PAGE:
No matter where you go in the world, kayak anglers are catching giant fish. Plan your trip now. Photo: Alex Tejeda
No matter where you go in the world, kayak anglers are catching giant fish. Plan your trip now.

Every day, the editors at Kayak Angler receive photos from readers around the world. A steady stream of grip and grins, dawn and dusk, pimped-out kayaks and trophy catches flash across our desktops. Now we’re turning the tide. The 2016 Destination Guide captures the 25 most popular paddle-fishing hotspots on Earth, with local insight from the pros who fish there. Chances are, one of these destinations is close to you. Others are only as far away as you dare to dream or drive. —Ric Burnley

Outer Banks, North Carolina 

Known as the Graveyard of the Atlantic, North Carolina’s storied Outer Banks consists of a narrow band of sand butting against the raw power of the Gulf Stream. The resulting weather and waves have been the doom of many ships and a boon for kayak anglers. Local guide Rob Alderman (www.outerbankskayakfishing.com) covers the ocean and sound from the Virginia line to Ocracoke Island. “That’s 120 miles of coast,” he points out. Alderman splits his time between stalking sea trout, flounder and redfish in the sounds and charging the surf to chase cobia, bull reds, sharks and mackerel on the seaside. Fishing is best spring through fall with shoulder seasons the hottest. Winter can be white hot for striped bass when the wandering fish migrate past the northern Outer Banks. On the inevitable lay day, these islands offer the best surfing, kite surfing and wind surfing on the East Coast. Or climb one of the local lighthouses for a breathtaking view of the Graveyard.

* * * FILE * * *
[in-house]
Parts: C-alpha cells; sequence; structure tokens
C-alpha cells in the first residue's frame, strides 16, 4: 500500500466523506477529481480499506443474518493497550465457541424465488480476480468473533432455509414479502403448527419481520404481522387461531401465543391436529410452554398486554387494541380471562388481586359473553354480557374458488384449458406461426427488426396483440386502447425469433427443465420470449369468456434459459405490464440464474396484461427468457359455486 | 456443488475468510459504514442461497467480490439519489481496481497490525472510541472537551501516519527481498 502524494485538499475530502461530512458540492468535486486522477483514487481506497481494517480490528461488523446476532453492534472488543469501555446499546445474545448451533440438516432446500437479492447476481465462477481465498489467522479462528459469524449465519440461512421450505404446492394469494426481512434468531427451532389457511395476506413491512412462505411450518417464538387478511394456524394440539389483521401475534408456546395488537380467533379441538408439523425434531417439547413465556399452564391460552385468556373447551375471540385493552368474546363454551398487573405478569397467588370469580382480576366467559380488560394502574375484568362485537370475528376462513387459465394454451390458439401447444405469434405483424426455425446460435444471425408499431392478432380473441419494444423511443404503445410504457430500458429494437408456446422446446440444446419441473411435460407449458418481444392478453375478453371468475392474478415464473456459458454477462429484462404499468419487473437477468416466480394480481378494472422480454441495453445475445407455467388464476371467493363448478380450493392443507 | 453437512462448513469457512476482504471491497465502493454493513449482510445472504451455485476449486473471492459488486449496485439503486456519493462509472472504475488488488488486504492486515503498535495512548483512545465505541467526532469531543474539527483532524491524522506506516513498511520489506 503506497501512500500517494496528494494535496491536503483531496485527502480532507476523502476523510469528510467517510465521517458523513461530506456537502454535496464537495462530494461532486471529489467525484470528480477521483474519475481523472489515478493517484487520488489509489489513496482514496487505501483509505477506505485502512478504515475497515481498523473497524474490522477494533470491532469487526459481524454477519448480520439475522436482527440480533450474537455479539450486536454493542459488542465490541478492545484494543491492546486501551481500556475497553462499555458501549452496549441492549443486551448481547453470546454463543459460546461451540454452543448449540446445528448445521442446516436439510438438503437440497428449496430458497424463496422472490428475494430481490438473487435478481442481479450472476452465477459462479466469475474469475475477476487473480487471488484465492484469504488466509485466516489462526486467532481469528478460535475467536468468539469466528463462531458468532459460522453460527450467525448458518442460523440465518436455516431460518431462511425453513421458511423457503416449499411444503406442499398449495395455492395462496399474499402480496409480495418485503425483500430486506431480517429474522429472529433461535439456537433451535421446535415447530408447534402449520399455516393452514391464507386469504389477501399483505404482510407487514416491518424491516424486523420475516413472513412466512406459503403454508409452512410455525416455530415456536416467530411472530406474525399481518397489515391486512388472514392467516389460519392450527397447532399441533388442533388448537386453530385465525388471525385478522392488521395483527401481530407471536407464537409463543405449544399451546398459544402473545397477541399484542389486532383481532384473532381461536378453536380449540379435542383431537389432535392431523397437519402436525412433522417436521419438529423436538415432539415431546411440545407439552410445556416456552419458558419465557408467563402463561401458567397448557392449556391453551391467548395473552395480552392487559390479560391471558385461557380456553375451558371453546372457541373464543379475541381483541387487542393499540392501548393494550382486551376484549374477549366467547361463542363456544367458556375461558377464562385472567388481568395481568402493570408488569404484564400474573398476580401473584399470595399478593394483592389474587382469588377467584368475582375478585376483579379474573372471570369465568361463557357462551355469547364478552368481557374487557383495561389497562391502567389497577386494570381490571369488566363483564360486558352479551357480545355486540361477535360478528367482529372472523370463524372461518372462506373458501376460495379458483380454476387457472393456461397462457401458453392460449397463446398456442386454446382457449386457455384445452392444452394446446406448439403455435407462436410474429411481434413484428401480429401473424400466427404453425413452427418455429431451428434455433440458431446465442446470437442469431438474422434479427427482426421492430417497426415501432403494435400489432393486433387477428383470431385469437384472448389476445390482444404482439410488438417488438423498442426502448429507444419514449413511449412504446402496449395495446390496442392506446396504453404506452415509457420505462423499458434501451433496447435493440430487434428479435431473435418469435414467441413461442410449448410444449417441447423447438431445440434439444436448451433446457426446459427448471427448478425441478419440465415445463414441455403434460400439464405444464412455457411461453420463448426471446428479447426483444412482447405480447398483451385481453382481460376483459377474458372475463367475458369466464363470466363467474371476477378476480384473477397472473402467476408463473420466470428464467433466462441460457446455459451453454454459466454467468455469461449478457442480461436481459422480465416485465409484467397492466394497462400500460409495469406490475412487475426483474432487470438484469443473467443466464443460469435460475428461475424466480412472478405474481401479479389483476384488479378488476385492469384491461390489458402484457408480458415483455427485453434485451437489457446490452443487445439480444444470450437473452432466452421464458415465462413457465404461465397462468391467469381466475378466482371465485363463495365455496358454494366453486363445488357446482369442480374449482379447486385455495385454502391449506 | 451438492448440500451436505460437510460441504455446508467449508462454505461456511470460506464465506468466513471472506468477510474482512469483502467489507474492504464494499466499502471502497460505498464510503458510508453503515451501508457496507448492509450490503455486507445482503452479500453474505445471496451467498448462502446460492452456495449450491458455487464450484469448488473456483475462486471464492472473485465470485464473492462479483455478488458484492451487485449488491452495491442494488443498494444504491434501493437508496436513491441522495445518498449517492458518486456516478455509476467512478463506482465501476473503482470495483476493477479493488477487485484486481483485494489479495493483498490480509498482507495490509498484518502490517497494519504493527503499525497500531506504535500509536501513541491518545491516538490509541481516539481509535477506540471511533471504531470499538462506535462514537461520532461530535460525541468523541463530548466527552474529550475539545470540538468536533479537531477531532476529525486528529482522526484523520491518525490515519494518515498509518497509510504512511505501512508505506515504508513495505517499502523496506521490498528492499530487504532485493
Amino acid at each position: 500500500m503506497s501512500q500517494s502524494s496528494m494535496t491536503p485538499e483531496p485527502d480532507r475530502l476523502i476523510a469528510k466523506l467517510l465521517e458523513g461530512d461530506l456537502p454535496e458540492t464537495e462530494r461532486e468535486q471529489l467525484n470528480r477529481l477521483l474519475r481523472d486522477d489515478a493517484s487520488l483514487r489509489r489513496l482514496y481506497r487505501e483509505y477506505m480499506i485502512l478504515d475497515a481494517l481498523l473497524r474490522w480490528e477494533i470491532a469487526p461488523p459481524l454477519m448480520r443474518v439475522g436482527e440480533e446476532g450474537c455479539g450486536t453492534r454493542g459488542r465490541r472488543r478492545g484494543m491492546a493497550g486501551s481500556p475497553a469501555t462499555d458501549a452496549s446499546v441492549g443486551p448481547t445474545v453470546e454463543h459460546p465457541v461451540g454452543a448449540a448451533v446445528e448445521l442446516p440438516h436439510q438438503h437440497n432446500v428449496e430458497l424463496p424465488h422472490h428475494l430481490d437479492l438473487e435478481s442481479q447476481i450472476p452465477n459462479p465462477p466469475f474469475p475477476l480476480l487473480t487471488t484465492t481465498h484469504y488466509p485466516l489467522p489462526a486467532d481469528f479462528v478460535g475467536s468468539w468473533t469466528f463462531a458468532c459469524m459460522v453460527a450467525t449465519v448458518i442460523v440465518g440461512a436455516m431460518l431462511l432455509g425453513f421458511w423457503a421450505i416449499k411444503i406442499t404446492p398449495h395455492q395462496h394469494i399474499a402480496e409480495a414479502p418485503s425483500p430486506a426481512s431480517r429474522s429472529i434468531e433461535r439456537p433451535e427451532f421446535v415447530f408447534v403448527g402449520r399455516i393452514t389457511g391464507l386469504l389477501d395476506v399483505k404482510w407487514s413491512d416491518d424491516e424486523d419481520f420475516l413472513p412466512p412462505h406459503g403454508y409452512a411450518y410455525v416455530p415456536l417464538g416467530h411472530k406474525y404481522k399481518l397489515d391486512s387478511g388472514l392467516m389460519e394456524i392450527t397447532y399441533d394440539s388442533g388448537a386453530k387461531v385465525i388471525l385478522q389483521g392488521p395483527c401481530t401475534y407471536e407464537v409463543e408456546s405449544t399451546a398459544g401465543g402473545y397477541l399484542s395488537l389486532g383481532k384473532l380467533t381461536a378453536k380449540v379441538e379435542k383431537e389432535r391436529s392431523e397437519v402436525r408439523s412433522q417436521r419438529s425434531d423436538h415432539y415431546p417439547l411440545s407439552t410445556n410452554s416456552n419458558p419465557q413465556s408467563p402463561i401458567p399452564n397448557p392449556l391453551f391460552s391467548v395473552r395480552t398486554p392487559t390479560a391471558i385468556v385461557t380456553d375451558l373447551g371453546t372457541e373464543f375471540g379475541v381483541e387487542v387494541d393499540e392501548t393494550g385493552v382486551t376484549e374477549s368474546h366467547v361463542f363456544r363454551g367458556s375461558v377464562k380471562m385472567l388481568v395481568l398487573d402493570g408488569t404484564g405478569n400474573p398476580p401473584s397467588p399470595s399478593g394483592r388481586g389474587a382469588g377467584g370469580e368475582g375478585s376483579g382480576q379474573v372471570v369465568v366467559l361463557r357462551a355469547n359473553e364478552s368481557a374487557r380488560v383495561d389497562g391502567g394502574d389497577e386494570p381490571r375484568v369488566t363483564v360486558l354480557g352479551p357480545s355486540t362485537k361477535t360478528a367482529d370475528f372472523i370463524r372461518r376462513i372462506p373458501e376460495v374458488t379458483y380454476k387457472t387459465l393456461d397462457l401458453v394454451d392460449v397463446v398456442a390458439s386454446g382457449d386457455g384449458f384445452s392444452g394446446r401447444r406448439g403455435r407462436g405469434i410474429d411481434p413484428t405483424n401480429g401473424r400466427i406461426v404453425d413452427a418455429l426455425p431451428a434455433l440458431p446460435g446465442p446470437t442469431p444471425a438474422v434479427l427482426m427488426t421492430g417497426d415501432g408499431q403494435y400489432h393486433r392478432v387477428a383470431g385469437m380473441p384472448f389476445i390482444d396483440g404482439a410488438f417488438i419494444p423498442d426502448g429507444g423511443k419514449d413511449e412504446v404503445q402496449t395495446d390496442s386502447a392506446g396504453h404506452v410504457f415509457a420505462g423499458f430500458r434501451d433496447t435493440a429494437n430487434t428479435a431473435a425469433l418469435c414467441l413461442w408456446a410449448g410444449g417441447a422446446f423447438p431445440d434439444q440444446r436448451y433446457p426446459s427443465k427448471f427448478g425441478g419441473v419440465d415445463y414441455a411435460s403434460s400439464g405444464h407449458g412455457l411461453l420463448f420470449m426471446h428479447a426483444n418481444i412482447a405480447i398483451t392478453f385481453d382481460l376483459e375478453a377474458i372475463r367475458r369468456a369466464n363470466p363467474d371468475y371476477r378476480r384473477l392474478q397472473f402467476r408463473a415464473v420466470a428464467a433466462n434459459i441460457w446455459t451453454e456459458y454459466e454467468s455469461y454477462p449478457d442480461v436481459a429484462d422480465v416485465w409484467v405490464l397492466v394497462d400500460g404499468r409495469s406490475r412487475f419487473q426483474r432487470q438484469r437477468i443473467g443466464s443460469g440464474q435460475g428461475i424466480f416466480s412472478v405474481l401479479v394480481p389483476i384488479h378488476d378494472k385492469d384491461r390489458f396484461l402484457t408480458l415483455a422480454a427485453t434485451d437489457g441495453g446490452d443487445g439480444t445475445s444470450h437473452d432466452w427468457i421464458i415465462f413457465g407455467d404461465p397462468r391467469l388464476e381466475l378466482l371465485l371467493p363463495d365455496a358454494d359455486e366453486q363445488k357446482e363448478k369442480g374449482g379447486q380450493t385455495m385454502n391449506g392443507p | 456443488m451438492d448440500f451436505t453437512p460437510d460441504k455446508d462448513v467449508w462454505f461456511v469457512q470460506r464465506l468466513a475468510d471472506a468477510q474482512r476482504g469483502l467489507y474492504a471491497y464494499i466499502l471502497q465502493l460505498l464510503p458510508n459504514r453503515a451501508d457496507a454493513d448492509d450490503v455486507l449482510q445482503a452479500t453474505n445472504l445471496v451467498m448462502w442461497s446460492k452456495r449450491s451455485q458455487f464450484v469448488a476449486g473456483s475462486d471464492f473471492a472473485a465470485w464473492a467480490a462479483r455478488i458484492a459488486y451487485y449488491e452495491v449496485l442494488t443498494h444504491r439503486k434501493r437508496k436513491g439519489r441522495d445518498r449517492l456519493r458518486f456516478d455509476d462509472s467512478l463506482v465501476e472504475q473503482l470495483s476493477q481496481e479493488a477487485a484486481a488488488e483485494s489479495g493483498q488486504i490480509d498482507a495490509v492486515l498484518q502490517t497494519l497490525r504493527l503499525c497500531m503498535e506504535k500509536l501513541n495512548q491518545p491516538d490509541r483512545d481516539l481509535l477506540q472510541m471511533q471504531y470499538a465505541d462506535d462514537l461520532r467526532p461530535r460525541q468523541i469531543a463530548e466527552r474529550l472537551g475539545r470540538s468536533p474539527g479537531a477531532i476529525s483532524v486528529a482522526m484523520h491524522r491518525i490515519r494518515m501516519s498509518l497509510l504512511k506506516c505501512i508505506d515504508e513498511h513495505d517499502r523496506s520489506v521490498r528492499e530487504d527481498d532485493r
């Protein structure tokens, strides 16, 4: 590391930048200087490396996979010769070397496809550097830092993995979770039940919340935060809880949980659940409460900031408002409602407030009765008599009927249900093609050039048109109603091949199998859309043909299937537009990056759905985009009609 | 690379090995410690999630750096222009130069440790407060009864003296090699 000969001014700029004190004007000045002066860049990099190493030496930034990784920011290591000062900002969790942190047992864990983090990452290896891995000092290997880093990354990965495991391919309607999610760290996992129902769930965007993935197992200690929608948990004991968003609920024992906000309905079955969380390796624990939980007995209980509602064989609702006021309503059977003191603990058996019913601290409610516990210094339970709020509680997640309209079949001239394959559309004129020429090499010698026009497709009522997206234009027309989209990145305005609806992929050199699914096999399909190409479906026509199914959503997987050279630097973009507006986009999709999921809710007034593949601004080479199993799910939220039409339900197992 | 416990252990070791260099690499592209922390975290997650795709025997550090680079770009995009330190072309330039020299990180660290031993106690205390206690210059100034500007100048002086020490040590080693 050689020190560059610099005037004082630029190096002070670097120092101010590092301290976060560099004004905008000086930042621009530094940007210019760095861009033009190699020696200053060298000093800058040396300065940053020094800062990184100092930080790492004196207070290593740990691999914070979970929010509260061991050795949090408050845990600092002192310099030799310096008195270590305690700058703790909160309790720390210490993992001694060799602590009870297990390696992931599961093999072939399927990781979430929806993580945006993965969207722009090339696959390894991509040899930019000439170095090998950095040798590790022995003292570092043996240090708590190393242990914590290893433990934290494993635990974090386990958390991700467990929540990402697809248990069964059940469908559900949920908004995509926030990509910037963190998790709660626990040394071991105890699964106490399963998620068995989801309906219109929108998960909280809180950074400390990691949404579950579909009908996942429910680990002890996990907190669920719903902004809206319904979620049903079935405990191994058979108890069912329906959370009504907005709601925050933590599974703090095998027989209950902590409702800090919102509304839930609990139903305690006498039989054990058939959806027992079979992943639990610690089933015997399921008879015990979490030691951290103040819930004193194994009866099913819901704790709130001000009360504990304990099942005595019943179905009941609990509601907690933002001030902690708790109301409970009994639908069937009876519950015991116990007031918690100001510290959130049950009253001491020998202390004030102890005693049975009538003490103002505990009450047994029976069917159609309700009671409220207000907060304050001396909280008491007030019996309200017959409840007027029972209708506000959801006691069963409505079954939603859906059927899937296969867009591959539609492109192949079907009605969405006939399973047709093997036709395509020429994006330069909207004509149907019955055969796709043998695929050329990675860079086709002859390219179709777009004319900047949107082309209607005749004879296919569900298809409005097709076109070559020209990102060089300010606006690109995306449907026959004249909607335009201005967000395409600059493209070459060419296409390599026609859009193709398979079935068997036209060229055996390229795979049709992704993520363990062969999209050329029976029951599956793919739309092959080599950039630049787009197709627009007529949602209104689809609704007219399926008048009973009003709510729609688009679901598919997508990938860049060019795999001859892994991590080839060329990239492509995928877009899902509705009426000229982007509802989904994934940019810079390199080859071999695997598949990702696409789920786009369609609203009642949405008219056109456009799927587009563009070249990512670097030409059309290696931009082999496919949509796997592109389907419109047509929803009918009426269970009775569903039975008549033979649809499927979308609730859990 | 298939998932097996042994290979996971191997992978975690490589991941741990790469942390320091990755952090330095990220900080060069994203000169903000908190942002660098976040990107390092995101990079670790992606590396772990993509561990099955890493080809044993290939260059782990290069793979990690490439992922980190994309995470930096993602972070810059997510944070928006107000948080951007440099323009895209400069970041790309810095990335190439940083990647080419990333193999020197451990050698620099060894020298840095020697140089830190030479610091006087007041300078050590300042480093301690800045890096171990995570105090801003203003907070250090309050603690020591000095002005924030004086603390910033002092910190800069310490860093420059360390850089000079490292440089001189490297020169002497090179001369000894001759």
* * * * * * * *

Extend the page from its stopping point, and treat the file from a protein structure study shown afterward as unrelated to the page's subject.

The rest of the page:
Durham, North Carolina 

Durham, North Carolina, is one of the fastest growing cities in America. With the Eno River flowing through town and pristine mountain streams and crystal clear lakes a short drive away, obviously many people are moving to the area for the fishing. Local guide and outfitter Gary Ribet (www.froggywaters.com) describes the whole region as a kayak fishing destination. “There are too many options to focus on just one river or lake,” he explains. Ribet recommends the Eno River for largemouth bass in the fall. White and black crappie school up in the spring providing fast action and great table fare. For a unique challenge…

Plan your trip with the rest of the kayak fishing destinations in Kayak Angler's Winter Issue.

Plan your trip with the rest of the kayak fishing destinations in Kayak Angler's Winter Issue.

This article is part of a feature story that previously appeared in Kayak Angler’s Winter 2015 issue. Read part 1 now!

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